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What is Florida's process for intestate succession?

Despite the best efforts of estate planning experts, many in Miami still may not have any form of a written will. If you count yourself amongst this group, then you may be running the risk of having the state decide where your assets should go once you are gone. If you do happen to die without a will, your estate will then be dispersed through a process known as intestate succession.

According to the Florida law, intestate succession occurs as follows:

  •          If you are survived by your spouse, he or she is entitled to the entire estate if you have no other living descendants, or those that are still living are his or her descendants, as well. If your descendants are not the biological children of your surviving spouse, or your surviving spouse has children to whom you are not biologically related, your estate is then split between your spouse and the children.
  •          If your spouse is also deceased, then the entirety of your estate passes to your living descendants.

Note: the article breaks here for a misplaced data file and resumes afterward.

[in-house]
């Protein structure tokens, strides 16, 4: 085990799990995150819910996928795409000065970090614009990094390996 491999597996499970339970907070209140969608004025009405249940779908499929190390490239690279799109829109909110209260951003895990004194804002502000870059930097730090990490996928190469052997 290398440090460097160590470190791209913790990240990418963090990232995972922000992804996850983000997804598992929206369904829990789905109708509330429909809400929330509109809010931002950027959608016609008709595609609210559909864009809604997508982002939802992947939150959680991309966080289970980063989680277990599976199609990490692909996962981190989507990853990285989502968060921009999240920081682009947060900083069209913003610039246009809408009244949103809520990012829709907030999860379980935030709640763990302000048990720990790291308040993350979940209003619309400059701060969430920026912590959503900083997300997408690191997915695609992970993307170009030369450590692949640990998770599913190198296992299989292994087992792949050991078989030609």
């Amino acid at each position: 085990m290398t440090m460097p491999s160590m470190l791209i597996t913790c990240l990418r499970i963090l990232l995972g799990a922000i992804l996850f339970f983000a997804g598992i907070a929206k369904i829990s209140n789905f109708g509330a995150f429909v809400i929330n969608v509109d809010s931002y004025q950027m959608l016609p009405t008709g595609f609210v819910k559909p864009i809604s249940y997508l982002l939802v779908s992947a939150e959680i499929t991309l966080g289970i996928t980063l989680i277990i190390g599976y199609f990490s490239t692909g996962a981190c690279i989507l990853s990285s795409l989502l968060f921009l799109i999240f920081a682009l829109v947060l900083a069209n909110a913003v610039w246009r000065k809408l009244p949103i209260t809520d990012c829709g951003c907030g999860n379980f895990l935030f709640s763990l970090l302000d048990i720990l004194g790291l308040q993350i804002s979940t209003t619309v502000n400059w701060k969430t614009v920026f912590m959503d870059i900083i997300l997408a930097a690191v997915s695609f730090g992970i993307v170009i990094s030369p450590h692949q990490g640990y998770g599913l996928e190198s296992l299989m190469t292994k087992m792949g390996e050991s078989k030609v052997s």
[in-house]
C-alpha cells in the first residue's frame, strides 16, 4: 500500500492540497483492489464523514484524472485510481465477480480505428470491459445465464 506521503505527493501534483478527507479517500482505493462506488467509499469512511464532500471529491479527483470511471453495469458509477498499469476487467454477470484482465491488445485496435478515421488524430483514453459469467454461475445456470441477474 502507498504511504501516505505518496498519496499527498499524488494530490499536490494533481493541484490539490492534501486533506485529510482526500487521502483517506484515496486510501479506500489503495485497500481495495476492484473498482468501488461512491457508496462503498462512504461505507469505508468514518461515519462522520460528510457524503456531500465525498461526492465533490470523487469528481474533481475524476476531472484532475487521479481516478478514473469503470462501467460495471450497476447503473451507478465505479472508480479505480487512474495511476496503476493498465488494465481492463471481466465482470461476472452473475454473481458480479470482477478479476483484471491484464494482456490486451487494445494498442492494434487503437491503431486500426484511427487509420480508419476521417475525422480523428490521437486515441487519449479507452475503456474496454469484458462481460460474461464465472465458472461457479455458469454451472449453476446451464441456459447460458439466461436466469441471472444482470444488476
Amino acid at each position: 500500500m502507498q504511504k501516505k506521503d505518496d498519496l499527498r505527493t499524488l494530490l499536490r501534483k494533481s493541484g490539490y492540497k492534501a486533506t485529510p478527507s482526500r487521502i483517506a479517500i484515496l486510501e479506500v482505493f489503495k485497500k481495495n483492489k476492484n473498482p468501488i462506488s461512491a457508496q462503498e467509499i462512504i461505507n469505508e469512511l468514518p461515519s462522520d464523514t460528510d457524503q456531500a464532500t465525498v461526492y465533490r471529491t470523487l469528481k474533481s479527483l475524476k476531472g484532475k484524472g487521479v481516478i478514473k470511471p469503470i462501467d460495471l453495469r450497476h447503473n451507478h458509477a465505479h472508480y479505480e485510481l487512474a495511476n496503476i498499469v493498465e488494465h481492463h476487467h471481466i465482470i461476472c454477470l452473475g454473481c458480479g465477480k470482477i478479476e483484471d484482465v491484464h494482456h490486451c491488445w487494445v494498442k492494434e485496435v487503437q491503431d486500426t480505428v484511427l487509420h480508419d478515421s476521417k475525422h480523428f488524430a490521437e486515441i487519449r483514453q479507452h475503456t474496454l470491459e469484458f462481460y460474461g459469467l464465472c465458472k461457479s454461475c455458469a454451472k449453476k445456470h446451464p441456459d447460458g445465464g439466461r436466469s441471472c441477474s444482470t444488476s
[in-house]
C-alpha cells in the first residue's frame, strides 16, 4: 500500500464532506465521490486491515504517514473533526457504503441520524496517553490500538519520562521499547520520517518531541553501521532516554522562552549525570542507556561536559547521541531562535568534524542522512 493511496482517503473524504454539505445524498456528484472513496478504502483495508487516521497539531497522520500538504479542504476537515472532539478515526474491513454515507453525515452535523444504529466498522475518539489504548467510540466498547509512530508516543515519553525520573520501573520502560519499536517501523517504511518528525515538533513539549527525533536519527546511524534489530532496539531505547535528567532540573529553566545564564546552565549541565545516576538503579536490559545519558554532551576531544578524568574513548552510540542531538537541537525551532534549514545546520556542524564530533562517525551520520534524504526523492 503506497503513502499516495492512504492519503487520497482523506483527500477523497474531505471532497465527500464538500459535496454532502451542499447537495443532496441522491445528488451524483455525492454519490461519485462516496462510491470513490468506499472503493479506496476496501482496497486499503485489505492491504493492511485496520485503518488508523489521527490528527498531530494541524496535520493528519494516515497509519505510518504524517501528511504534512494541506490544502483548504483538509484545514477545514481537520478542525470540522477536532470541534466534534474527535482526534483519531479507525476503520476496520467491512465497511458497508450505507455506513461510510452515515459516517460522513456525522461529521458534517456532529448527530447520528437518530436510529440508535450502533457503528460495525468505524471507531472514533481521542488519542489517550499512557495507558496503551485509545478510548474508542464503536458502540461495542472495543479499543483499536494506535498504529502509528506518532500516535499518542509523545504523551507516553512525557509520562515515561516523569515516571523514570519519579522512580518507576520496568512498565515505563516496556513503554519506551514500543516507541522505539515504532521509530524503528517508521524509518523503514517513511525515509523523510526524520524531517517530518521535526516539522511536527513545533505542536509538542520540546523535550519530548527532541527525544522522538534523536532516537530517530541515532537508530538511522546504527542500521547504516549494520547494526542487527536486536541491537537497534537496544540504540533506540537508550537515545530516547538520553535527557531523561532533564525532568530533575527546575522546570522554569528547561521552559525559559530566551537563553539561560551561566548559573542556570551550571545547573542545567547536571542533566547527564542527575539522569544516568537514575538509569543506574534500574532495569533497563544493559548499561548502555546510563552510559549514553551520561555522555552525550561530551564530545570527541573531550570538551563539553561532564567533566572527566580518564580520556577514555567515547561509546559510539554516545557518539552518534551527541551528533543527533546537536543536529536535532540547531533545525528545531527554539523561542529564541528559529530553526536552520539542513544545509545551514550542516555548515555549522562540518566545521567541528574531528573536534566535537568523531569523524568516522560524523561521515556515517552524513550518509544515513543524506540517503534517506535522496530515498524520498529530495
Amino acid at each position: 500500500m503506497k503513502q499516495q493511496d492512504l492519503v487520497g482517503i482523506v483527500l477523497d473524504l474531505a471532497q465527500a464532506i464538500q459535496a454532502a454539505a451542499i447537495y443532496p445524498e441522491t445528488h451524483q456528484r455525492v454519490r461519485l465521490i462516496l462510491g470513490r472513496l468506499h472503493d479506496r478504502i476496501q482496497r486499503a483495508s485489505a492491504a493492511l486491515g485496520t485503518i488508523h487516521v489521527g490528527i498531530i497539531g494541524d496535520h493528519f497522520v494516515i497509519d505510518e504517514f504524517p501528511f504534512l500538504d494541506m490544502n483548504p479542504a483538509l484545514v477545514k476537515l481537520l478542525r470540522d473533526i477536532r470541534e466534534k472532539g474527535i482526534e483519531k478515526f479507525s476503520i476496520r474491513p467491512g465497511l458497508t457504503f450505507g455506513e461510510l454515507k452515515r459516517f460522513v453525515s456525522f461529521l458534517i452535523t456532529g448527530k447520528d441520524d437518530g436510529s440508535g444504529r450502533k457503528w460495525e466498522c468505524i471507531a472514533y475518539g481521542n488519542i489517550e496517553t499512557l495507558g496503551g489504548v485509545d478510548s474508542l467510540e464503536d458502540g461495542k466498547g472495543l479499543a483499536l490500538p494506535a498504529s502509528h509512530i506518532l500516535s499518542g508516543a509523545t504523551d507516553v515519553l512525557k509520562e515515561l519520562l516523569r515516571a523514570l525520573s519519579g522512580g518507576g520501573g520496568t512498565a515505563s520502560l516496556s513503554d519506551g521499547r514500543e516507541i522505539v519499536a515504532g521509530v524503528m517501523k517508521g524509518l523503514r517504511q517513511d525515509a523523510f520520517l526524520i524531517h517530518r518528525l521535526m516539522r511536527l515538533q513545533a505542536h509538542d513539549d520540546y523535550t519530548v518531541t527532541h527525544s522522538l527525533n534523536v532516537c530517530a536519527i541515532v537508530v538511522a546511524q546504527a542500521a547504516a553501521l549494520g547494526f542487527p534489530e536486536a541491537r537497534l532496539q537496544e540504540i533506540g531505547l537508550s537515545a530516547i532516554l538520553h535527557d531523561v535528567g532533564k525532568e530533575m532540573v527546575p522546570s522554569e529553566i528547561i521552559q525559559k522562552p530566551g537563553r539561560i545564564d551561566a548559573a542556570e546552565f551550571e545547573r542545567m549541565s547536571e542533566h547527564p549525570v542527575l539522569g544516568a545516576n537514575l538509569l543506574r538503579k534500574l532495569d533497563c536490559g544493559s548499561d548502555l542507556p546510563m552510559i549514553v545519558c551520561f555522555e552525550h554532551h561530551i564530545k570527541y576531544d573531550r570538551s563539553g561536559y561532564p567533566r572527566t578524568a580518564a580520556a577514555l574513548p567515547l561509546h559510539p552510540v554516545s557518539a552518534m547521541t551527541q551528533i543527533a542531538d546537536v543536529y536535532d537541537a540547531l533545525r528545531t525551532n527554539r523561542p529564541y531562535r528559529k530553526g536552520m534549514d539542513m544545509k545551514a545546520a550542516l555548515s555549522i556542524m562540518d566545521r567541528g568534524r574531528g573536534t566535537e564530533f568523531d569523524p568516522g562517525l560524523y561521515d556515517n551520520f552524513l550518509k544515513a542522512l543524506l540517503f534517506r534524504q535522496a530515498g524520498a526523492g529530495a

•          If you have no spouse or surviving descendants, your estate passes to your parents in equal shares.
  •          If your parents have passed, your estate is then split equally between your surviving siblings or their direct descendants.
  •          If you have none of aforementioned relations still living, then your assets are split amongst your remaining relatives, with equal shares going to both the paternal and maternal sides.

Why might you object to your estate being administered in this manner? Say you were separated yet not divorced from your spouse, and you want your assets to go to your children upon your death. If you do not specify that in a will, your spouse may inherent half or even all of your estate according to the line of succession listed above. 

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